In their series The Thinking Machine, critics Cristina Álvarez López and Adrian Martin create a new video essay for De Filmkrant every month. This month, a look at Otto Preminger’s The Man with the Golden Arm.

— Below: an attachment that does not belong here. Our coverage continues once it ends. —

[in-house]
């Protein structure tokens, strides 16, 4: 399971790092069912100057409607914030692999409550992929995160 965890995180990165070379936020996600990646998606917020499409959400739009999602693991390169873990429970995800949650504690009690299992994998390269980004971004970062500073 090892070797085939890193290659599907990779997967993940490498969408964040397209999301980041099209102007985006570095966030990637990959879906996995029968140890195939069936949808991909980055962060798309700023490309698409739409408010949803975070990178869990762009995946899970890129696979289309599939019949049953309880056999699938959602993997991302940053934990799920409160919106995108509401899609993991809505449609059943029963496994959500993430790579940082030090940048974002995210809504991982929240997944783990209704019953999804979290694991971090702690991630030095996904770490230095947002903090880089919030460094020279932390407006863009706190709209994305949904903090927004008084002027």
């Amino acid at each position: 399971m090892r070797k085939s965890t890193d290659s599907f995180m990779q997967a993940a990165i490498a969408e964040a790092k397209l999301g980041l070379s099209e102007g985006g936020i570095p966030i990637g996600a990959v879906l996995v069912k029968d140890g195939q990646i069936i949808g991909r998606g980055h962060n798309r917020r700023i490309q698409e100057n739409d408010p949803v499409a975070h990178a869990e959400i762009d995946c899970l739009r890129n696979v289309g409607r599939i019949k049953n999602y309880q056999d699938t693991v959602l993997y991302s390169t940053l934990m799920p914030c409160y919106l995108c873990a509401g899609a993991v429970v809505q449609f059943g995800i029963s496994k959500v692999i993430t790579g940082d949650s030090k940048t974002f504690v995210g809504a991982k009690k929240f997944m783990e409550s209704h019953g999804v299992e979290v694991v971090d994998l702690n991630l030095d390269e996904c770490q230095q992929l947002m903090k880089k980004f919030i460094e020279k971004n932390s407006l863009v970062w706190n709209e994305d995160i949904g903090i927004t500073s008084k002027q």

Twenty years ago, the critic and filmmaker Pascal Kané (1946-2020) explained that the cinematic images which had most deeply marked, influenced and inspired him were not the most obviously masterful or virtuosic shots. Citing an ordinary, “anodyne” moment in Otto Preminger’s The Man with the Golden Arm (1955), Kané said: “The shot says nothing. It’s only the mise en scène which knows (and tells) that this street is a frontier, and that, on the other side of that street, Frank Sinatra will meet his destiny, i.e., his perdition”. Let’s take a close look at that street and how it figures in Preminger’s film.